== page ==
Development rationale of iron isomaltoside 1000 New iron preparations should ideally be capable of delivering sufficient quantities of IV iron to correct iron deficiency rapidly within one visit with minimal potential side effects including low catalytic/free iron release and negligible immunogenicity (risk of anaphylaxis). For preservation of veins, the IV preparations should have a neutral pH and a wide dosing range to allow a single repletion dose with no requirement for a test dose. Finally, the product should be convenient and cost-effective for the patient, the health care professional and the health service. The intention behind the development of iron isomaltoside 1000 was to fulfil all of these requirements. Hence, the ambition with iron isomaltoside 1000 (Monofer®) was to develop an efficacious IV iron without dose limitations and without test dose requirement in order to optimize user convenience, dosing flexibility and patient safety. All IV iron agents consist of iron and carbohydrate. The carbohydrate used in Monofer® is isomaltoside 1000 which has a mean molecular weight of 1000 Da. In contrast to dextran polysaccharides, isomaltoside 1000 is a short linear unbranched molecule, consisting of predominantly 3–5 glucose units and thereby having a theoretically reduced anaphylactogenic potential [18–21]. In addition, iron isomaltoside 1000 contains strongly bound iron within the iron–isomaltoside matrix formulation leading to the slow release of iron with potentially reduced risk of free iron toxicity . These physiochemical properties obviate the requirement for a test dose and allow iron isomaltoside 1000 to be administered both in rapid high-dose single IV infusions or fractioned bolus injections. This offers high dosing flexibility with optimized administration convenience. The development of Monofer® was enthusiastically acknowledged by both the authorities and clinicians, and in 2009, there has been fast approval of the drug in Europe via a decentralized registration procedure.
Pharmacological properties Following IV administration, iron isomaltoside 1000 is rapidly taken up by the cells in the reticuloendothelial system (RES), particularly in the liver and spleen, from where iron is slowly released. The plasma half-life is 5 h for unbound circulating iron and 20 h for total iron (bound and circulating) .
Circulating iron is removed from the plasma by cells of the reticuloendothelial system which split the complex into its components of iron and isomaltoside 1000. The iron is immediately bound to the available protein moieties to form haemosiderin or ferritin, the physiological storage forms of iron, or to a lesser extent, to the transport molecule transferrin. This form of iron, which is subject to physiological control, replenishes haemoglobin and depleted iron stores . Due to the size of the carbohydrate–iron complex, intact Monofer® is not eliminated via the kidneys. Small quantities of iron are eliminated in urine and faeces . The carbohydrate component, isomaltoside 1000, is either metabolized or excreted .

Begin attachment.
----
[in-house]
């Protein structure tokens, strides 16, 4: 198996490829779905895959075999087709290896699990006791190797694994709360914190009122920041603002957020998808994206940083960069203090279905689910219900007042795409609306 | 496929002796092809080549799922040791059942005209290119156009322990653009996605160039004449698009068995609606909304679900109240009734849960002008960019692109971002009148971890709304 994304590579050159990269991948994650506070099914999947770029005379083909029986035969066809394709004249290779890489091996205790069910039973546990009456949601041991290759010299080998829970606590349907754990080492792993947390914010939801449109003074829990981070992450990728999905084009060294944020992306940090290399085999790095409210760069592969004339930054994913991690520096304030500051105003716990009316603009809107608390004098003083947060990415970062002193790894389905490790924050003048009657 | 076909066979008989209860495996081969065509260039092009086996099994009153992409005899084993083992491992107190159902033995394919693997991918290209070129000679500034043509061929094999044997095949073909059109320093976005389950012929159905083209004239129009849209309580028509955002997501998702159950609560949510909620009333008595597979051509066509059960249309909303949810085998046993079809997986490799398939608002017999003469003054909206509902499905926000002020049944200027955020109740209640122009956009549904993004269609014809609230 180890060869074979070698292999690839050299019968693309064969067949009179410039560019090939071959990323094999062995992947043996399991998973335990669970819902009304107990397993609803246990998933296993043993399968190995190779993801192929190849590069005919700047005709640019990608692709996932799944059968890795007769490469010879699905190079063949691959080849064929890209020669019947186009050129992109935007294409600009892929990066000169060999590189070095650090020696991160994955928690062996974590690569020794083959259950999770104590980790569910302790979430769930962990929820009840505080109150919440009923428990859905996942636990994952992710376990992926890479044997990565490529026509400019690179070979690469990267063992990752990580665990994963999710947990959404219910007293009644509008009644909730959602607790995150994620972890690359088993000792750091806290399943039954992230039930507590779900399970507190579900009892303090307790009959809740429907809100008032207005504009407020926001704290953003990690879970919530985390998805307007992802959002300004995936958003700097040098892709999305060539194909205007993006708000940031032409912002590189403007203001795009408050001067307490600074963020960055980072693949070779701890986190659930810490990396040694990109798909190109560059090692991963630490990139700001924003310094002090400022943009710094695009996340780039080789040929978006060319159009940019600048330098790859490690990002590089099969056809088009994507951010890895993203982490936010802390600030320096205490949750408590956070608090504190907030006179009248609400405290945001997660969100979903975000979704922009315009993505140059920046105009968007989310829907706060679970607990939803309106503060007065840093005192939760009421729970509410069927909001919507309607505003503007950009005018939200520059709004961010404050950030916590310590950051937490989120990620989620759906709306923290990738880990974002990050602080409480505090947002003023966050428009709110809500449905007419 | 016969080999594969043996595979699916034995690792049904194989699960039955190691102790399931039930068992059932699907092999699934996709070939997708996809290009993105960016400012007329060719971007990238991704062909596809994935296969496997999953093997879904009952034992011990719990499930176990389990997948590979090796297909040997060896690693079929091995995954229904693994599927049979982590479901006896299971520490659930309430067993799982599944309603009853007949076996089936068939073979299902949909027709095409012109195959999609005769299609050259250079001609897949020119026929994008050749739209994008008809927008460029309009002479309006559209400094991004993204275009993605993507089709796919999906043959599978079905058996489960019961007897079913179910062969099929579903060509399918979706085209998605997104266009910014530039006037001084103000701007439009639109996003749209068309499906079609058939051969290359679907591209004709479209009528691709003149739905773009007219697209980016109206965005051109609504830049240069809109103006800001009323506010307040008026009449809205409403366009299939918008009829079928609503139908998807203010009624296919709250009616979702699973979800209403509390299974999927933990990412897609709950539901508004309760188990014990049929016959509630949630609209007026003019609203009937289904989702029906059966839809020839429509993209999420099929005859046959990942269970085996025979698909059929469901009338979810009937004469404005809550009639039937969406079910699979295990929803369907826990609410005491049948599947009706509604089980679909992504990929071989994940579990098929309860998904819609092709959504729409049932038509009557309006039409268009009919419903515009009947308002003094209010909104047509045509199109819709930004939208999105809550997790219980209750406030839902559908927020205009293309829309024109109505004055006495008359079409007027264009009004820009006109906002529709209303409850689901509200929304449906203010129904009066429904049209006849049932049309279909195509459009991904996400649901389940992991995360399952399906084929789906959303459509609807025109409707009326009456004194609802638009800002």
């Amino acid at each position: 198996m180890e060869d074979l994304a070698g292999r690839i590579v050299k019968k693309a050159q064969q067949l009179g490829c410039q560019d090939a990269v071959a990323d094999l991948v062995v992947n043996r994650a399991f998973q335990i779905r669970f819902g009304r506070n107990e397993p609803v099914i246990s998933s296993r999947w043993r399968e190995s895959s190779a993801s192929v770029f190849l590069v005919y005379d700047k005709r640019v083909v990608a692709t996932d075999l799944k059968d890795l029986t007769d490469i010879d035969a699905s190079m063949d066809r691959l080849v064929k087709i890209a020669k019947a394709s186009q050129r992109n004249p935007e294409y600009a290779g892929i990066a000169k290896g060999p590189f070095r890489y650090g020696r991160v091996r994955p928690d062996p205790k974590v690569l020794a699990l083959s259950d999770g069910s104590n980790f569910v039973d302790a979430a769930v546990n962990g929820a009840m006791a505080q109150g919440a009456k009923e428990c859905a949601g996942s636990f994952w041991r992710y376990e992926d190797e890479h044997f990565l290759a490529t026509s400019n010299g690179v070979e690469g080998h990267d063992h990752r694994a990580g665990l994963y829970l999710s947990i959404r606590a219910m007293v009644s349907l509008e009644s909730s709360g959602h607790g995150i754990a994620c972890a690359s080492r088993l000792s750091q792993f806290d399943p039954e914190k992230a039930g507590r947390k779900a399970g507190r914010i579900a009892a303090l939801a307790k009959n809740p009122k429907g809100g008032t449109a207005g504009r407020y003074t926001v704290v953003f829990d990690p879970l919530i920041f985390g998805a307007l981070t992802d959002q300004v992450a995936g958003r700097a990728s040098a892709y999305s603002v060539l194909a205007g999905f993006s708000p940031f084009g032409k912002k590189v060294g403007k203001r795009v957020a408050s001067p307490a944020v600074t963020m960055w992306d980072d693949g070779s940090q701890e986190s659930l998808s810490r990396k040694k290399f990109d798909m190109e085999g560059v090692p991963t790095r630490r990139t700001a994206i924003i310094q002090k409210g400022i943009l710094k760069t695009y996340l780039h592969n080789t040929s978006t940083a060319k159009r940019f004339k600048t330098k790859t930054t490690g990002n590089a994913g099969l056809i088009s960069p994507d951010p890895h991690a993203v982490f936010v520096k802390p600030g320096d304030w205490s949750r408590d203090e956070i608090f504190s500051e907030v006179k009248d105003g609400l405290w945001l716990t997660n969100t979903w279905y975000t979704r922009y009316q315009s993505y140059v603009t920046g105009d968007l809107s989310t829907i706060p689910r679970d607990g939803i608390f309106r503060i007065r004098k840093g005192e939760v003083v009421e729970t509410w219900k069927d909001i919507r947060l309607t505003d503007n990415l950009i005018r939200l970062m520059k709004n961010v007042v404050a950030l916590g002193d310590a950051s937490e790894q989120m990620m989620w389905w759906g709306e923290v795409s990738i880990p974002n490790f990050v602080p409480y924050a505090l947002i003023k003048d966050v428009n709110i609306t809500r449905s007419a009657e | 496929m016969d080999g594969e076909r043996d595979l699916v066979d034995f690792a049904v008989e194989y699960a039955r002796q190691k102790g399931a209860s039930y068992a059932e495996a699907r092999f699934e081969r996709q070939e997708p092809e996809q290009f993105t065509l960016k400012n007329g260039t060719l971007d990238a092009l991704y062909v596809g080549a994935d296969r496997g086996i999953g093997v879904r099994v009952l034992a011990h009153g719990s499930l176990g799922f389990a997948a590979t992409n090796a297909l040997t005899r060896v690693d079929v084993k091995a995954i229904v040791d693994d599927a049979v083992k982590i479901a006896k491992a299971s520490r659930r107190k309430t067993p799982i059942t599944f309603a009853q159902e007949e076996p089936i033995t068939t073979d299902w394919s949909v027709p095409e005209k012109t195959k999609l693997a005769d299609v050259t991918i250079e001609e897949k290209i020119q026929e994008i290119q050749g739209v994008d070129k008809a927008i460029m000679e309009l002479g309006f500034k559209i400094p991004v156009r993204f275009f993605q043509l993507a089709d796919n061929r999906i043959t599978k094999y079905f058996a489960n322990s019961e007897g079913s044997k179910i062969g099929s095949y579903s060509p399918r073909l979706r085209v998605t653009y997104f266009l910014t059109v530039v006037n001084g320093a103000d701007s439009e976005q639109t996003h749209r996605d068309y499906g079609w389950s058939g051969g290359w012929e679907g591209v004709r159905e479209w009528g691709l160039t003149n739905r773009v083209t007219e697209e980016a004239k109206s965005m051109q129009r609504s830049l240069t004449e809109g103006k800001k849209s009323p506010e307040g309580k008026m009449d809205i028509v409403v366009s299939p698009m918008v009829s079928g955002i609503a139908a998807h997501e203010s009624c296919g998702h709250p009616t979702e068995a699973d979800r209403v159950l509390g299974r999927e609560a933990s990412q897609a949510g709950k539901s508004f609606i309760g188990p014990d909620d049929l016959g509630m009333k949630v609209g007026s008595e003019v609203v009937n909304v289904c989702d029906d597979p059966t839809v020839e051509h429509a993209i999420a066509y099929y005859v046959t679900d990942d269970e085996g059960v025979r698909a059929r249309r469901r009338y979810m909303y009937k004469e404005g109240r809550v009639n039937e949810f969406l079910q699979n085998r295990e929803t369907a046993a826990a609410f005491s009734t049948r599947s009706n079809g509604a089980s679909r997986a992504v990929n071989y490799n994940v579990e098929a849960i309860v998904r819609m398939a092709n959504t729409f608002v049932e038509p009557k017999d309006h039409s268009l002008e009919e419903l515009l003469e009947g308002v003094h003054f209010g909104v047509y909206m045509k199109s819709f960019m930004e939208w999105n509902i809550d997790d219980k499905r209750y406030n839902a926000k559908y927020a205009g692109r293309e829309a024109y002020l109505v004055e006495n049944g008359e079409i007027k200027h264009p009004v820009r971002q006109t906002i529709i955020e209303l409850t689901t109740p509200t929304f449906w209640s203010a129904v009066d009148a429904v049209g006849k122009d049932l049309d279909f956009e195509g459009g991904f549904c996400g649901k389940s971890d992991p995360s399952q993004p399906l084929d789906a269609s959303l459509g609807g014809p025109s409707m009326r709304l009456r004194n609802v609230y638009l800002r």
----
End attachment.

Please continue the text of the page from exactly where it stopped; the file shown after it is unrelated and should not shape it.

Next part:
Clinical trial experience in CKD and CHF Basic study outlines The main purpose of the published studies in CKD  and CHF  was to establish the safety profile of the product in relevant populations, efficacy being a secondary end point. Both pivotal studies were prospective, openlabel, non-comparative studies. In both studies, a total of six visits were conducted during the study, and the treatment period was 8 weeks. The patients received Monofer® according to the investigator’s decision either as four repeated weekly IV boluses with 100–200 mg iron per dose or as a high single iron repletion dose at baseline (TDI). If the TDI exceeded 20 mg iron per kilogram, it was divided into two and given either side of a 1-week interval. Laboratory assessments (haematological) and biochemical (sodium, potassium, creatinine, albumin, urea, bilirubin and liver enzyme) analyses were performed at every visit. A complete physical examination was performed at screening and at the end of the study. Vital signs and biochemical monitoring of treatment effects were performed at each visit. In addition, patients in the CHF study filled in a linear analogue scale assessment for quality of life (QoL) questionnaire at baseline, and again after 4 and 8 weeks. CKD study The CKD study was conducted at 15 centres across three European countries. A total of 182 CKD patients (128 males, 54 females) either in the pre-dialysis phase (n = 21) or undergoing dialysis (n = 161) were included (mean age 63.3, range 21–90 years, mean baseline haemoglobin 112 g/L and mean baseline ferritin 350 μg/L). The vast majority of patients were receiving haemodialysis. The mean total administered dose during the trial was 529 mg and the largest single doses being as high as 1800 mg. In total, 584 treatments were given of which 540 were IV bolus (523 received 100 mg, 17 IV bolus 100–200 mg) and 44 were TDIs. All efficacy parameters (haemoglobin, haematocrit, transferrin saturation, serum iron and serum ferritin) increased over time compared to baseline, and most of the changes were significant. Haemoglobin increased from 99.2 g/L (SD 9.0) at baseline to 111.2 g/L (SD 14.7) at week 8 in patients who were not currently being treated